Arturia returns with V Collection 5, an important update of its legendary keyboards collection.
The V Collection 5 puts on the table the Synclavier V, the B-3 V, the Stage-73 V, the Farfisa V, and Piano V, a complete suite of acoustic pianos.
In this review, I will take a closer look at Piano V, an original approach with a wide range of real sounding pianos, but also having controls over different components and characteristics, leading to results never seen before. Just like the other Arturia plugins, it doesn’t rely on samples, it generates all sounds by entirely simulating the physics of a piano. So Piano V is a synthesizer, and comes with all the advantages of this type of instrument, for example when it comes to creating a more personal sound to define you as an artist.
This flexibility comes from its architecture, and the interface just conveys a feeling of familiarity and ease of working. I can only admire the modern style, with big and clear fonts, a neutral color scheme, and intuitive controls and modules. Let me say that Arturia is finally up to date.
Piano V consists of nine different pianos crafted using Arturia’s modeling technology: Classical Upright, Jazz Upright, Piano-Bar Upright, Pop Upright, Concert Grand, Glass Grand, Intimate Grand, Metal Grand, and Pop Grand. It is obvious that each of them offers a different experience, if you want to have the classic & intimate feeling you will choose the classic tone of Concert Grand, but if you need a piano to sound more modern to electric, you have at your fingertips a series of pianos with a sound adapted to current pop songs, e.g Pop Upright, Glass Grand or the superb Pop Grand. These nine pianos can be selected in the “Action” field, under “Piano Tuning” slider. Once selected, each piano can be viewed in all its splendor in the upper main part of the plugin.
Next in the “Action” zone, we find “Piano Settings” with easy access to velocity curve, which is essential for those with MIDI keyboards. The “Action” field can be expanded, and we are revealed controls for strings, unison detune, dynamics of hammers, pedal and hammer noise, etc plus some other mechanics and features that those looking for more realism will appreciate.
Moving on to the “Mix” controls, here we can take care of “Mic Setup”, where of course, as the name implies, we can change between different microphone setups; the graphics is more than suggestive. Next you can switch between different room setups, from concert halls to small studio rooms (you can also tweak your own reverb). These two (“Mic Setup” & “Room Setup”) plus the equalizer controls found in Master module help you sit the piano in the mix, and they do it very well. The equalizer have both interactive display and knobs – it is a pleasure to work with.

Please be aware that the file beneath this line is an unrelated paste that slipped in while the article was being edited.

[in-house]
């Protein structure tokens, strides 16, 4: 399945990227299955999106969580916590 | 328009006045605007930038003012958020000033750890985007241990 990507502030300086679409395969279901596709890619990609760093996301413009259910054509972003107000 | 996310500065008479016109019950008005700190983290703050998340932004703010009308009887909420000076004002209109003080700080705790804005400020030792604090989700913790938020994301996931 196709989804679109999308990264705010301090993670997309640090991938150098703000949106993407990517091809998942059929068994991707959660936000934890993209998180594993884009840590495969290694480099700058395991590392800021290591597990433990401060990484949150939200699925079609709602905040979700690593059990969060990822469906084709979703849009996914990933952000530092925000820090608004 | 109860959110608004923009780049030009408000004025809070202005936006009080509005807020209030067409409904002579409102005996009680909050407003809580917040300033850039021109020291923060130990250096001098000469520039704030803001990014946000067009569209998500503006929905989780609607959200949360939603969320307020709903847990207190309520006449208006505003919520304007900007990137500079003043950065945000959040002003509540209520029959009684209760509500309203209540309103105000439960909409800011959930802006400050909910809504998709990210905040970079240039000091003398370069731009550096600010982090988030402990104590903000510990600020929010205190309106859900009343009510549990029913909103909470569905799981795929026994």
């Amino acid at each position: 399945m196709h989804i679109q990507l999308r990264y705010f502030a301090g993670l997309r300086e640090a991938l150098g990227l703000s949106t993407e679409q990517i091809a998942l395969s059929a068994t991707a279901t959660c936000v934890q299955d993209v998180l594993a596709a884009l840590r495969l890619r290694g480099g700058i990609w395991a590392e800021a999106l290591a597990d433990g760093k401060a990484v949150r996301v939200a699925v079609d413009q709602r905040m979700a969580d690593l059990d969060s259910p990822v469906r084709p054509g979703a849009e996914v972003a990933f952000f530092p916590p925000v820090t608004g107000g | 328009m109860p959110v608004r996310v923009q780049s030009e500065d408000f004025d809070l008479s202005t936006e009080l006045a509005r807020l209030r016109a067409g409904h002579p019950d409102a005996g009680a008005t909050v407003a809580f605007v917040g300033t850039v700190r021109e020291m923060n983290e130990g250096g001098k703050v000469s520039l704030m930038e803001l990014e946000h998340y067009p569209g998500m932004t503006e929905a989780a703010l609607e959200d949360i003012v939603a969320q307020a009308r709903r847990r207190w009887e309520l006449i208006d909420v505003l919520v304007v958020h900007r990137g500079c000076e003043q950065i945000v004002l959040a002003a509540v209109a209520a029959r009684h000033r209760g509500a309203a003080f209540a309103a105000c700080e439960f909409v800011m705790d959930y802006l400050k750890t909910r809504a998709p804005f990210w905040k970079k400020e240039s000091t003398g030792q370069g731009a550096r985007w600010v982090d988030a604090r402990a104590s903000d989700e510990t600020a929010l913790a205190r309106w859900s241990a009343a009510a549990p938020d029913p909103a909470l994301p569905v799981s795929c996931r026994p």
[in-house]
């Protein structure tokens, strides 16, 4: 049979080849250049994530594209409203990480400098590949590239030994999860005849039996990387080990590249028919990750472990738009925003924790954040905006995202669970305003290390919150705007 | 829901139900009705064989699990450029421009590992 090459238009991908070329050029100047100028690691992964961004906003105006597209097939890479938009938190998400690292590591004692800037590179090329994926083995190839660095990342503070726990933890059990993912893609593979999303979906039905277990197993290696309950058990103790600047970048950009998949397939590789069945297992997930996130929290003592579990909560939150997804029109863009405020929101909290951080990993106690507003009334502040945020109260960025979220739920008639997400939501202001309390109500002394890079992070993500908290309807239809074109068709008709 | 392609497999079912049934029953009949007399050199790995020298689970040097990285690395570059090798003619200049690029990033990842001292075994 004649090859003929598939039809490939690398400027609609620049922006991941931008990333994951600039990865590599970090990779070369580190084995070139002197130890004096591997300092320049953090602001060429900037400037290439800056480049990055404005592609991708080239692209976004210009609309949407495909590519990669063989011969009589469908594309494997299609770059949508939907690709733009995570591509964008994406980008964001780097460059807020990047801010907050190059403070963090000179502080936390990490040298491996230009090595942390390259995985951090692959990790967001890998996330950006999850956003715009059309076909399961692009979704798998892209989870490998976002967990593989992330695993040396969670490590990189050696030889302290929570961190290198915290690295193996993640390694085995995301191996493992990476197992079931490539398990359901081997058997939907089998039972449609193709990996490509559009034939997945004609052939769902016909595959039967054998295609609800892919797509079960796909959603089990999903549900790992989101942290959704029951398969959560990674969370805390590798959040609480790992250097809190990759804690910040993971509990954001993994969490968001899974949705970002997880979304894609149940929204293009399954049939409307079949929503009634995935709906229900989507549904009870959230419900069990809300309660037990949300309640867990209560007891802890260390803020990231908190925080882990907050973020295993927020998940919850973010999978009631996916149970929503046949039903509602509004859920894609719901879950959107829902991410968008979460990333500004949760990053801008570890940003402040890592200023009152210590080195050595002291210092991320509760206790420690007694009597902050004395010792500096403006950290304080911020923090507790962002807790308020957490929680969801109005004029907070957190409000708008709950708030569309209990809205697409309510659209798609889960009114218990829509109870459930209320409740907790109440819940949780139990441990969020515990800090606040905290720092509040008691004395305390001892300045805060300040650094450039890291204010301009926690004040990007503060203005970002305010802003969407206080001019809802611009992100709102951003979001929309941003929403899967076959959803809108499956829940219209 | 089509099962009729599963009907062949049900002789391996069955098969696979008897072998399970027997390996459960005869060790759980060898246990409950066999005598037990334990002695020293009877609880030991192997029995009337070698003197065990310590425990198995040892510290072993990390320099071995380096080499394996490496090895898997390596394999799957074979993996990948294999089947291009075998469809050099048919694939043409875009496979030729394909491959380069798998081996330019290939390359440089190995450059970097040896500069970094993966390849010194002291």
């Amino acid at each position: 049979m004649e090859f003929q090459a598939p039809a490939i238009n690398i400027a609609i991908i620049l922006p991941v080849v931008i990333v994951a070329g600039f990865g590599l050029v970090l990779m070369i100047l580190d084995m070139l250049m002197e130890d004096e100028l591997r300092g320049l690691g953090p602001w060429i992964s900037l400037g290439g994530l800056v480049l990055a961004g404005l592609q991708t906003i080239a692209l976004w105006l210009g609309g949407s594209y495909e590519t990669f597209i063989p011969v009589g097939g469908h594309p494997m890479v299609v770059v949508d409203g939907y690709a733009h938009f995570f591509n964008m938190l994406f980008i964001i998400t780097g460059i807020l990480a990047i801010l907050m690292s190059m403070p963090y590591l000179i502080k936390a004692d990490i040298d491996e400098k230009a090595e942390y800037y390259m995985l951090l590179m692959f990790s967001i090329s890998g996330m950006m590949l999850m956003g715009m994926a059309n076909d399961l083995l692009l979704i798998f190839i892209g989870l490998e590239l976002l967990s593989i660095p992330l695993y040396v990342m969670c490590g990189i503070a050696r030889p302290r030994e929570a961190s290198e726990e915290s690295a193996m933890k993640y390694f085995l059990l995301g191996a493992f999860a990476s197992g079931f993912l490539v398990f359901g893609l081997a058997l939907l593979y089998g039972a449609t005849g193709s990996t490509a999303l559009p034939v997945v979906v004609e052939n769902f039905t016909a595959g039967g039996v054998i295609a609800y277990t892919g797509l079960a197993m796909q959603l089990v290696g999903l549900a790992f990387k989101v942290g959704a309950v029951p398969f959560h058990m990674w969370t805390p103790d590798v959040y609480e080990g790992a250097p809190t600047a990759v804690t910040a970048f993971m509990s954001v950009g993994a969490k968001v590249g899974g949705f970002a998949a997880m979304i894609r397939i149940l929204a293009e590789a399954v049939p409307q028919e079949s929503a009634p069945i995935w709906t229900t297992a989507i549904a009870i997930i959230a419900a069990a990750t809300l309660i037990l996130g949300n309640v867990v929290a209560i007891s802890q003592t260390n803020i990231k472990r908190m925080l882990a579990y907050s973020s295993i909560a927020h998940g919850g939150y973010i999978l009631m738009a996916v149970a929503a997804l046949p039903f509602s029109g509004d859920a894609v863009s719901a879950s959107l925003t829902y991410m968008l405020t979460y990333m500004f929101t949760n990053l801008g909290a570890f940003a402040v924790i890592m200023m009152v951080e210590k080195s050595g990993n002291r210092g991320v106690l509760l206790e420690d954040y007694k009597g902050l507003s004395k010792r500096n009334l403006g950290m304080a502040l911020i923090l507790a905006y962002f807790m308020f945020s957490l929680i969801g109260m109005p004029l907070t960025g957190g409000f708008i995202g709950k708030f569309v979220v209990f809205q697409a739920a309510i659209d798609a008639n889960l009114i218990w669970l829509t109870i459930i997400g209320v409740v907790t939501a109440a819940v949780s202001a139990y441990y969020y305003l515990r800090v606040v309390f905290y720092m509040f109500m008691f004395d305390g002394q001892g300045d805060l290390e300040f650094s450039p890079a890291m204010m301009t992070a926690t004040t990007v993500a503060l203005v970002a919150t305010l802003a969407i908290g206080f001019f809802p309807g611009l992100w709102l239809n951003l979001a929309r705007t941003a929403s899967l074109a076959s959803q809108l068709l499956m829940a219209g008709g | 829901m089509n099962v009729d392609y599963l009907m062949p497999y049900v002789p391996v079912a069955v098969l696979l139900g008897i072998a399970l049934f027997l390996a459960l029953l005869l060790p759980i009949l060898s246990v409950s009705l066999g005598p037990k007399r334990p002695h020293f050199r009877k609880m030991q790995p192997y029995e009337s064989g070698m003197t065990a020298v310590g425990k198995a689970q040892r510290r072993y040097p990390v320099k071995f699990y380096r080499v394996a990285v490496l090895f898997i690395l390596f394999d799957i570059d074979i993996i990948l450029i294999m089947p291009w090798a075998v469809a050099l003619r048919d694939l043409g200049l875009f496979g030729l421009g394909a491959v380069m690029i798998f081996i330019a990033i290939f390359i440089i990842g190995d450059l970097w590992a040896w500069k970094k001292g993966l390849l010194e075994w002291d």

Until you learn how to tweak its controls, Piano V comes with a cool preset browser, where you can select sounds by types, banks and characteristics. There are 38 presets now, I am sure more will come with next updates, but for the moment it feels like is enough, we’re talking about a piano, not a workstation.
Piano V from Arturia is a fantastic addition in the already legendary V Collection, it is just what we need after all the (amazing) synthesizer recreations. Piano V is classy, and offers a lot of controls for having your own piano tone and adding “realism” to it, then offers a comprehensive “Mix” panel to sit the sound in the mix. It is same time complex but simple, classic but modern.
Piano V, with its nine piano models, not offers just nine piano tones but endless possibilities to make your own sound. Although some purists might say that it sounds metallic, lifeless, and it feels the “synthesis” in it, I personally declare myself super pleased with this instrument, especially as it doesn’t keep me hooked on the tons of gigabytes of samples, and is interactive and urges creation. It feels like mine.
So it goes without saying that I recommend Piano V wholeheartedly…